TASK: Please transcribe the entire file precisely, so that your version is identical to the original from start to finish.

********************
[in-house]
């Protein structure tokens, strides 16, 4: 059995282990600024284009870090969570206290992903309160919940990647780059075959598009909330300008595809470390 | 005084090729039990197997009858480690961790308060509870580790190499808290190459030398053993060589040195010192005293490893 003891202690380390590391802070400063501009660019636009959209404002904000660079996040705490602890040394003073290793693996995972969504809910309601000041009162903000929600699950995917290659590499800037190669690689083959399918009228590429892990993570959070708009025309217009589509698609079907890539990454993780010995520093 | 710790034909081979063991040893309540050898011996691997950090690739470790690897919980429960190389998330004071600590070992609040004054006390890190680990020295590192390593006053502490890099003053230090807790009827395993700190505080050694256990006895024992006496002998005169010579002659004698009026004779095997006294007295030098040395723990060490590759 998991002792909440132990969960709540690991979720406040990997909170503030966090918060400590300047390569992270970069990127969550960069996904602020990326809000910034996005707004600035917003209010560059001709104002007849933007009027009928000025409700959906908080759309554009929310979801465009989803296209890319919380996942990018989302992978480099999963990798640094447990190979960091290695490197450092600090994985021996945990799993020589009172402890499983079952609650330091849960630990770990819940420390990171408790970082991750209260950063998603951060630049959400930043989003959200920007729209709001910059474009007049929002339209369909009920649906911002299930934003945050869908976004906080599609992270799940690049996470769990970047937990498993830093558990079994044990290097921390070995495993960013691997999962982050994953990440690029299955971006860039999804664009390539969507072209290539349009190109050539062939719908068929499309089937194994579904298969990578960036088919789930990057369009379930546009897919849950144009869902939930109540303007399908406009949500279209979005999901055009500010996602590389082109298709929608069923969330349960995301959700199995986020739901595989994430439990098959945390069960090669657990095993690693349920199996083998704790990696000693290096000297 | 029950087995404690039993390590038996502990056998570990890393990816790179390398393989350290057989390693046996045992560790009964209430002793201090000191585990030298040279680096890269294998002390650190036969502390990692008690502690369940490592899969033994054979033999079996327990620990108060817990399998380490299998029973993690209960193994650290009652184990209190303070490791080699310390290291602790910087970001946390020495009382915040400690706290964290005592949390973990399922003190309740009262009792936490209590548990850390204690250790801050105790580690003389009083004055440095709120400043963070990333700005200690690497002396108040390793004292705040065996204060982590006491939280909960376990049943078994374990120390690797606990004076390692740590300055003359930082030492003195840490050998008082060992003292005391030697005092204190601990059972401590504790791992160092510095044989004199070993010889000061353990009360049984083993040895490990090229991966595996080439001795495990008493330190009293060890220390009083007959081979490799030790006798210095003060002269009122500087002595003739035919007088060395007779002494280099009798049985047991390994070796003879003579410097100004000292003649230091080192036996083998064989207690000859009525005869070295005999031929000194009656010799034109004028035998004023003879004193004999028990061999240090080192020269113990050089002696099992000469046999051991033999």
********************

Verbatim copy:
[in-house]
């Protein structure tokens, strides 16, 4: 059995282990600024284009870090969570206290992903309160919940990647780059075959598009909330300008595809470390 | 005084090729039990197997009858480690961790308060509870580790190499808290190459030398053993060589040195010192005293490893 003891202690380390590391802070400063501009660019636009959209404002904000660079996040705490602890040394003073290793693996995972969504809910309601000041009162903000929600699950995917290659590499800037190669690689083959399918009228590429892990993570959070708009025309217009589509698609079907890539990454993780010995520093 | 710790034909081979063991040893309540050898011996691997950090690739470790690897919980429960190389998330004071600590070992609040004054006390890190680990020295590192390593006053502490890099003053230090807790009827395993700190505080050694256990006895024992006496002998005169010579002659004698009026004779095997006294007295030098040395723990060490590759 998991002792909440132990969960709540690991979720406040990997909170503030966090918060400590300047390569992270970069990127969550960069996904602020990326809000910034996005707004600035917003209010560059001709104002007849933007009027009928000025409700959906908080759309554009929310979801465009989803296209890319919380996942990018989302992978480099999963990798640094447990190979960091290695490197450092600090994985021996945990799993020589009172402890499983079952609650330091849960630990770990819940420390990171408790970082991750209260950063998603951060630049959400930043989003959200920007729209709001910059474009007049929002339209369909009920649906911002299930934003945050869908976004906080599609992270799940690049996470769990970047937990498993830093558990079994044990290097921390070995495993960013691997999962982050994953990440690029299955971006860039999804664009390539969507072209290539349009190109050539062939719908068929499309089937194994579904298969990578960036088919789930990057369009379930546009897919849950144009869902939930109540303007399908406009949500279209979005999901055009500010996602590389082109298709929608069923969330349960995301959700199995986020739901595989994430439990098959945390069960090669657990095993690693349920199996083998704790990696000693290096000297 | 029950087995404690039993390590038996502990056998570990890393990816790179390398393989350290057989390693046996045992560790009964209430002793201090000191585990030298040279680096890269294998002390650190036969502390990692008690502690369940490592899969033994054979033999079996327990620990108060817990399998380490299998029973993690209960193994650290009652184990209190303070490791080699310390290291602790910087970001946390020495009382915040400690706290964290005592949390973990399922003190309740009262009792936490209590548990850390204690250790801050105790580690003389009083004055440095709120400043963070990333700005200690690497002396108040390793004292705040065996204060982590006491939280909960376990049943078994374990120390690797606990004076390692740590300055003359930082030492003195840490050998008082060992003292005391030697005092204190601990059972401590504790791992160092510095044989004199070993010889000061353990009360049984083993040895490990090229991966595996080439001795495990008493330190009293060890220390009083007959081979490799030790006798210095003060002269009122500087002595003739035919007088060395007779002494280099009798049985047991390994070796003879003579410097100004000292003649230091080192036996083998064989207690000859009525005869070295005999031929000194009656010799034109004028035998004023003879004193004999028990061999240090080192020269113990050089002696099992000469046999051991033999």